Introduction: Last week, Dr. Terry Bates presented maps that provided good side-by-side visual relationships in the patterns of collected data sets. This week, I am going to use data taken from the same vineyard to show how vineyard productivity (crop yield, sugar production) can be evaluated by analyzing the distribution of berry weight and maturity data across simple linear relationships between canopy and crop yield. Results: Figure 1 shows that canopy NDVI at veraison positively related to crop yield, and that greater soluble solids were observed in cases of smaller vines (lower NDVI) and crop yield relative to larger vines (high NDVI) and crop yield. In simple terms, Figure 1 shows that small vines had lower yields, but greater soluble solids. The units of soluble solids are a concentration (Brix). As such, soluble solids can be increased by factors other than greater net canopy photosynthesis, such as lower berry water status. While berry water status was not measured, berry weight was. Figure 2 shows the same linear relationship as in Fig. 1, but with berry weight data distributed across the linear relationship between NDVI and crop yield. When comparing Figures 1 and 2, it is seen that lower berry weights occurred when soluble solids were high, and vice-versa. This suggests that the increased soluble solids in the smaller vines was a function of concentration, and not necessarily due to greater carbon assimilation. Berry weight can be uncoupled from soluble solids through simple algebra; the result is the absolute amount of sugar produced per berry, which provides insight into canopy efficiency. Figure 3 shows the full story of how vine size related to productivity: the absolute sugar produced per berry was actually greater in the larger vines that had relatively greater berry weight and crop yield, but lower soluble solids.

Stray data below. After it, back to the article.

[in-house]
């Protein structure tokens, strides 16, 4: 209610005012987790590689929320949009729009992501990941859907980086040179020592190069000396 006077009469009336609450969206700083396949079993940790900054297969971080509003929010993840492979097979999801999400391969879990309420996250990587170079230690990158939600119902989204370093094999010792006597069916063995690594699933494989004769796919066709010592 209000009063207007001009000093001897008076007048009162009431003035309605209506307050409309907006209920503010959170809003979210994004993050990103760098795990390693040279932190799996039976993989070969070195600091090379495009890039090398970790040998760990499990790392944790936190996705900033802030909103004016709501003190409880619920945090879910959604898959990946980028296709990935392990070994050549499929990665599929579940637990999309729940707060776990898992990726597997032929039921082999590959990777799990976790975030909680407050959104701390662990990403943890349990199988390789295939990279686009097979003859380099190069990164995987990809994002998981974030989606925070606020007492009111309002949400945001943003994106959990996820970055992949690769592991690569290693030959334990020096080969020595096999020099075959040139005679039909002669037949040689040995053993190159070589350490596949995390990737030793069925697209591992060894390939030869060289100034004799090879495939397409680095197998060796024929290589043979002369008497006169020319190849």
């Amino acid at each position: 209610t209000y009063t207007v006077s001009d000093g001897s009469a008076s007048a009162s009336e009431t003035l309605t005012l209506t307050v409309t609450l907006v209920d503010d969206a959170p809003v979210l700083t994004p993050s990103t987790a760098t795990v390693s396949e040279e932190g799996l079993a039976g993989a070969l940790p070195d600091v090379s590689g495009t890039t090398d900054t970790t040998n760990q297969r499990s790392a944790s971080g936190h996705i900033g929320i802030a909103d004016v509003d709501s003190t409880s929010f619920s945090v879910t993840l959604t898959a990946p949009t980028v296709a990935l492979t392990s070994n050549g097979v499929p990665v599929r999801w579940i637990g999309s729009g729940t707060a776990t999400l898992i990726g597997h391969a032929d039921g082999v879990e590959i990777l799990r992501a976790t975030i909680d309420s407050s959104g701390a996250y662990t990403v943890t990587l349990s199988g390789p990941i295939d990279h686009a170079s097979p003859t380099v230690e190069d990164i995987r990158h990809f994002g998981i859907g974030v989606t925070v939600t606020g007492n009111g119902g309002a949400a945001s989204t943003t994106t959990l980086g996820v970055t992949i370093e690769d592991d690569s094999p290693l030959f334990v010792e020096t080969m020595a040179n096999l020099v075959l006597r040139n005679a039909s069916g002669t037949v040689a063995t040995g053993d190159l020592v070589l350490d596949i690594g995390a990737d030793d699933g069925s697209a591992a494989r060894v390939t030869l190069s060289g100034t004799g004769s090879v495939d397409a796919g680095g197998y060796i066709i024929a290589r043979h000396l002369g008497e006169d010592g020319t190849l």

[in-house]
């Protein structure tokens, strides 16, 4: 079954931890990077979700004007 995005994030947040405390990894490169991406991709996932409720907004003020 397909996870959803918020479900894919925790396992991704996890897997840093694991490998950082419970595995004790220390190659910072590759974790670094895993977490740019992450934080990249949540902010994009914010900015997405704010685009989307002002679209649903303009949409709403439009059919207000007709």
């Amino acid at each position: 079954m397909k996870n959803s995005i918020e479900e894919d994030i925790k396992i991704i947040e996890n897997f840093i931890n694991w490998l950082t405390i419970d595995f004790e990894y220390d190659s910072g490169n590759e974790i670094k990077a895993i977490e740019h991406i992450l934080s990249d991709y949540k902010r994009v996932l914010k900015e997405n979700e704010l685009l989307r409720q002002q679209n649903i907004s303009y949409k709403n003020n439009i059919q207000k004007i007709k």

Take home: Variation in vineyard productivity can be evaluated using sensor-derived data coupled with berry sampling. Because soluble solids can be affected by other factors than canopy size and health, its measurement alone may result in an erroneous diagnosis of vine productivity. In this brief case study, the absolute yield and sugar per berry in the large vines suggests that these vines have healthy canopies and are not over cropped. Conversely, the small vines likely have small, inefficient canopies that cannot bear as much fruit. Thus, as stated in last week’s post, management is most warranted at improving vine capacity in the smaller vines, perhaps by limiting competition for water and nutrient uptake.
by Cain Hickey, Ph.D.